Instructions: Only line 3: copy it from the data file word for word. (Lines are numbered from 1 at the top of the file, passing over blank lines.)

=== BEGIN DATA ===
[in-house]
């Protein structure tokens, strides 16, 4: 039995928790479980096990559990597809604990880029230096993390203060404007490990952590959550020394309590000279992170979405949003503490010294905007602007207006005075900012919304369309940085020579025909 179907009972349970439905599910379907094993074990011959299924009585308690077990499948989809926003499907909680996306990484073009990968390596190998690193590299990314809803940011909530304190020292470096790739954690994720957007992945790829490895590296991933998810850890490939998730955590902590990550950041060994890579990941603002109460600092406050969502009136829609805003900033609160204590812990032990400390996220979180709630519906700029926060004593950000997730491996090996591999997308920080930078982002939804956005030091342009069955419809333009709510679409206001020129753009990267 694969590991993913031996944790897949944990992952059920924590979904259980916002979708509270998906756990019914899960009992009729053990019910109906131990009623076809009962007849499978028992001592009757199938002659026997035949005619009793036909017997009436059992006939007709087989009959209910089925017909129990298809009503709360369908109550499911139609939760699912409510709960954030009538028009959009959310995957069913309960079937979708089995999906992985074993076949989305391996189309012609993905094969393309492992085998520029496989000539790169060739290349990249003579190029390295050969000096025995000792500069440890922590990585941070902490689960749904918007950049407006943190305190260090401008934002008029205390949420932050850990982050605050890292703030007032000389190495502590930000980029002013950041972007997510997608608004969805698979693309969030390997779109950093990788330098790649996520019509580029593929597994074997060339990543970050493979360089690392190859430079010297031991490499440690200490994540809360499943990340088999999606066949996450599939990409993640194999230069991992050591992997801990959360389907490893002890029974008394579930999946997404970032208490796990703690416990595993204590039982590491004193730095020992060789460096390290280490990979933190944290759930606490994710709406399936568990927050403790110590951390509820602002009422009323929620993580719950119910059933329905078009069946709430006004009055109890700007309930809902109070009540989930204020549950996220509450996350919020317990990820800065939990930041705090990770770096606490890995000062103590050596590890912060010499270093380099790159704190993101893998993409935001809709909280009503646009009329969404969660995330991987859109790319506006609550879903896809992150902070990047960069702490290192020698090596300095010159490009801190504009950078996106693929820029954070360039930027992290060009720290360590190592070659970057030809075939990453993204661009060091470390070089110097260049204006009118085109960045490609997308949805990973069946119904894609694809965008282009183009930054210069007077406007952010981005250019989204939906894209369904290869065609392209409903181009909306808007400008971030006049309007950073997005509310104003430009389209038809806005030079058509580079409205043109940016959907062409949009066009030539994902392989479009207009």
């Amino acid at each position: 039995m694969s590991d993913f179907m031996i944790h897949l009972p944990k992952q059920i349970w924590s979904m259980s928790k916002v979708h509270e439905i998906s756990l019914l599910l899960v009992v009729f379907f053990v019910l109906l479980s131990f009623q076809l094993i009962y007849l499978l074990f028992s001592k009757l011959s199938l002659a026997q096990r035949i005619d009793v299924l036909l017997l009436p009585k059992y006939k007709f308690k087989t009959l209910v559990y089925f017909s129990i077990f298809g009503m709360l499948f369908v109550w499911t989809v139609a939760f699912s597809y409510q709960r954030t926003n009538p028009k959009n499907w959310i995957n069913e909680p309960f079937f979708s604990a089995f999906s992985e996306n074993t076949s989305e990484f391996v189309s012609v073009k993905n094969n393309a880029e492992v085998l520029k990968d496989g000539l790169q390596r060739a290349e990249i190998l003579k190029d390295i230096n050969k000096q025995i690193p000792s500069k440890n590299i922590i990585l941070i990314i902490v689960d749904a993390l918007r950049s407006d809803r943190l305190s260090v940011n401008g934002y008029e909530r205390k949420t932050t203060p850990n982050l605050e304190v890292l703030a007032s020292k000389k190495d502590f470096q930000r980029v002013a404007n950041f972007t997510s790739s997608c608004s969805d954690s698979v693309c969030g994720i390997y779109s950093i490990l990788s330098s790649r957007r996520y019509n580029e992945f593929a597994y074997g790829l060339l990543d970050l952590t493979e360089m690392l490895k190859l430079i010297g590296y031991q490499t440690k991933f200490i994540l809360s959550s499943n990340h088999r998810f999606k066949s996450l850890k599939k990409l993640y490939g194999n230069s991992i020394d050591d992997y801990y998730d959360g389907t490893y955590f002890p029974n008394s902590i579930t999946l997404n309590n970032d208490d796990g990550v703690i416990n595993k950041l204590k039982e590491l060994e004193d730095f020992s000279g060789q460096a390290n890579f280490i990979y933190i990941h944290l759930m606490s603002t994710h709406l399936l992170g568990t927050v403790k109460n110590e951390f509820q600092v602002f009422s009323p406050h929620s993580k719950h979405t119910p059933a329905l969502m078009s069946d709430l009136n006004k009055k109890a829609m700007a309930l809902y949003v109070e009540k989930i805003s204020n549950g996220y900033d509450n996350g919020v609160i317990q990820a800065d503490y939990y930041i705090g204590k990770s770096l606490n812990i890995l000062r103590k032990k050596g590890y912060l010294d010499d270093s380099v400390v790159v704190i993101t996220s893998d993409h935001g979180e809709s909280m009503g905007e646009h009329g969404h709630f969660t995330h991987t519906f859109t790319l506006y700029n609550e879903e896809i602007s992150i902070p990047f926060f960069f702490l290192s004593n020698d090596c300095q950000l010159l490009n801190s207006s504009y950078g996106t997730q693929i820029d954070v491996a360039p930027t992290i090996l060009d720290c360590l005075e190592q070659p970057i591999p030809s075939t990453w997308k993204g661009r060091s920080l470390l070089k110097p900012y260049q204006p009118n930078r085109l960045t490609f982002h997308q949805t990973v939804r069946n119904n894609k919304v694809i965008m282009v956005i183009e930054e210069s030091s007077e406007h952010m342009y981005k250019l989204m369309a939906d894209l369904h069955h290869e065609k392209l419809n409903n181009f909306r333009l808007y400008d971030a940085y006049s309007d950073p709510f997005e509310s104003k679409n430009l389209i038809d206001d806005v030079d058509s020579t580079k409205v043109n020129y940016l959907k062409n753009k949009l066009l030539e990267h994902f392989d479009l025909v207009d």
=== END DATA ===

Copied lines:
């Amino acid at each position: 039995m694969s590991d993913f179907m031996i944790h897949l009972p944990k992952q059920i349970w924590s979904m259980s928790k916002v979708h509270e439905i998906s756990l019914l599910l899960v009992v009729f379907f053990v019910l109906l479980s131990f009623q076809l094993i009962y007849l499978l074990f028992s001592k009757l011959s199938l002659a026997q096990r035949i005619d009793v299924l036909l017997l009436p009585k059992y006939k007709f308690k087989t009959l209910v559990y089925f017909s129990i077990f298809g009503m709360l499948f369908v109550w499911t989809v139609a939760f699912s597809y409510q709960r954030t926003n009538p028009k959009n499907w959310i995957n069913e909680p309960f079937f979708s604990a089995f999906s992985e996306n074993t076949s989305e990484f391996v189309s012609v073009k993905n094969n393309a880029e492992v085998l520029k990968d496989g000539l790169q390596r060739a290349e990249i190998l003579k190029d390295i230096n050969k000096q025995i690193p000792s500069k440890n590299i922590i990585l941070i990314i902490v689960d749904a993390l918007r950049s407006d809803r943190l305190s260090v940011n401008g934002y008029e909530r205390k949420t932050t203060p850990n982050l605050e304190v890292l703030a007032s020292k000389k190495d502590f470096q930000r980029v002013a404007n950041f972007t997510s790739s997608c608004s969805d954690s698979v693309c969030g994720i390997y779109s950093i490990l990788s330098s790649r957007r996520y019509n580029e992945f593929a597994y074997g790829l060339l990543d970050l952590t493979e360089m690392l490895k190859l430079i010297g590296y031991q490499t440690k991933f200490i994540l809360s959550s499943n990340h088999r998810f999606k066949s996450l850890k599939k990409l993640y490939g194999n230069s991992i020394d050591d992997y801990y998730d959360g389907t490893y955590f002890p029974n008394s902590i579930t999946l997404n309590n970032d208490d796990g990550v703690i416990n595993k950041l204590k039982e590491l060994e004193d730095f020992s000279g060789q460096a390290n890579f280490i990979y933190i990941h944290l759930m606490s603002t994710h709406l399936l992170g568990t927050v403790k109460n110590e951390f509820q600092v602002f009422s009323p406050h929620s993580k719950h979405t119910p059933a329905l969502m078009s069946d709430l009136n006004k009055k109890a829609m700007a309930l809902y949003v109070e009540k989930i805003s204020n549950g996220y900033d509450n996350g919020v609160i317990q990820a800065d503490y939990y930041i705090g204590k990770s770096l606490n812990i890995l000062r103590k032990k050596g590890y912060l010294d010499d270093s380099v400390v790159v704190i993101t996220s893998d993409h935001g979180e809709s909280m009503g905007e646009h009329g969404h709630f969660t995330h991987t519906f859109t790319l506006y700029n609550e879903e896809i602007s992150i902070p990047f926060f960069f702490l290192s004593n020698d090596c300095q950000l010159l490009n801190s207006s504009y950078g996106t997730q693929i820029d954070v491996a360039p930027t992290i090996l060009d720290c360590l005075e190592q070659p970057i591999p030809s075939t990453w997308k993204g661009r060091s920080l470390l070089k110097p900012y260049q204006p009118n930078r085109l960045t490609f982002h997308q949805t990973v939804r069946n119904n894609k919304v694809i965008m282009v956005i183009e930054e210069s030091s007077e406007h952010m342009y981005k250019l989204m369309a939906d894209l369904h069955h290869e065609k392209l419809n409903n181009f909306r333009l808007y400008d971030a940085y006049s309007d950073p709510f997005e509310s104003k679409n430009l389209i038809d206001d806005v030079d058509s020579t580079k409205v043109n020129y940016l959907k062409n753009k949009l066009l030539e990267h994902f392989d479009l025909v207009d």